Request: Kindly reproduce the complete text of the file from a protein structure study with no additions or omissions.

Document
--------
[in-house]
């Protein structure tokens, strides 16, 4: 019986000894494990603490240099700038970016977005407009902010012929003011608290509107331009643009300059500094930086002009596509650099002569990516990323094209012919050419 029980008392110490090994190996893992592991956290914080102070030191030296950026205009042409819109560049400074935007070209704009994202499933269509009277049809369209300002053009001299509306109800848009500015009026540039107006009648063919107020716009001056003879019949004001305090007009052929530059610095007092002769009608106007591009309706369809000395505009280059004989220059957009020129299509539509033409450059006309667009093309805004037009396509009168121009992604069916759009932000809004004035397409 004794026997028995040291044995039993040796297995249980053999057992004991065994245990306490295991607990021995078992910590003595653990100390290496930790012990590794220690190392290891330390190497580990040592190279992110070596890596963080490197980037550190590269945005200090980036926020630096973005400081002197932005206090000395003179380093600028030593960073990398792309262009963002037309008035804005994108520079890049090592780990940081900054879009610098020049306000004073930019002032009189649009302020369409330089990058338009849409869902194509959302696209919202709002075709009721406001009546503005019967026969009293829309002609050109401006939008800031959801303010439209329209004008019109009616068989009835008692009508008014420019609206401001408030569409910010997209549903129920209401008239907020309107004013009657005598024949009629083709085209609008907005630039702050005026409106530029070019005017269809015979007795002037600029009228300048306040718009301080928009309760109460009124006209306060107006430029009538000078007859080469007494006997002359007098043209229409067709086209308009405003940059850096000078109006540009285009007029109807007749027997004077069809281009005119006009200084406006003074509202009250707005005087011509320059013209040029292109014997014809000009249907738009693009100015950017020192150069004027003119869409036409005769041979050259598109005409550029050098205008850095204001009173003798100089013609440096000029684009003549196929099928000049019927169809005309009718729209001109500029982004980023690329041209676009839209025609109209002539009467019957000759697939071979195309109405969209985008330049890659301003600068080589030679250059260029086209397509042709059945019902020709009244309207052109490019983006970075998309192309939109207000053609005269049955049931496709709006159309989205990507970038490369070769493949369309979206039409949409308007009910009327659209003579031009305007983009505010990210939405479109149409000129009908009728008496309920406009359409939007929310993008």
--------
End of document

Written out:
[in-house]
């Protein structure tokens, strides 16, 4: 019986000894494990603490240099700038970016977005407009902010012929003011608290509107331009643009300059500094930086002009596509650099002569990516990323094209012919050419 029980008392110490090994190996893992592991956290914080102070030191030296950026205009042409819109560049400074935007070209704009994202499933269509009277049809369209300002053009001299509306109800848009500015009026540039107006009648063919107020716009001056003879019949004001305090007009052929530059610095007092002769009608106007591009309706369809000395505009280059004989220059957009020129299509539509033409450059006309667009093309805004037009396509009168121009992604069916759009932000809004004035397409 004794026997028995040291044995039993040796297995249980053999057992004991065994245990306490295991607990021995078992910590003595653990100390290496930790012990590794220690190392290891330390190497580990040592190279992110070596890596963080490197980037550190590269945005200090980036926020630096973005400081002197932005206090000395003179380093600028030593960073990398792309262009963002037309008035804005994108520079890049090592780990940081900054879009610098020049306000004073930019002032009189649009302020369409330089990058338009849409869902194509959302696209919202709002075709009721406001009546503005019967026969009293829309002609050109401006939008800031959801303010439209329209004008019109009616068989009835008692009508008014420019609206401001408030569409910010997209549903129920209401008239907020309107004013009657005598024949009629083709085209609008907005630039702050005026409106530029070019005017269809015979007795002037600029009228300048306040718009301080928009309760109460009124006209306060107006430029009538000078007859080469007494006997002359007098043209229409067709086209308009405003940059850096000078109006540009285009007029109807007749027997004077069809281009005119006009200084406006003074509202009250707005005087011509320059013209040029292109014997014809000009249907738009693009100015950017020192150069004027003119869409036409005769041979050259598109005409550029050098205008850095204001009173003798100089013609440096000029684009003549196929099928000049019927169809005309009718729209001109500029982004980023690329041209676009839209025609109209002539009467019957000759697939071979195309109405969209985008330049890659301003600068080589030679250059260029086209397509042709059945019902020709009244309207052109490019983006970075998309192309939109207000053609005269049955049931496709709006159309989205990507970038490369070769493949369309979206039409949409308007009910009327659209003579031009305007983009505010990210939405479109149409000129009908009728008496309920406009359409939007929310993008």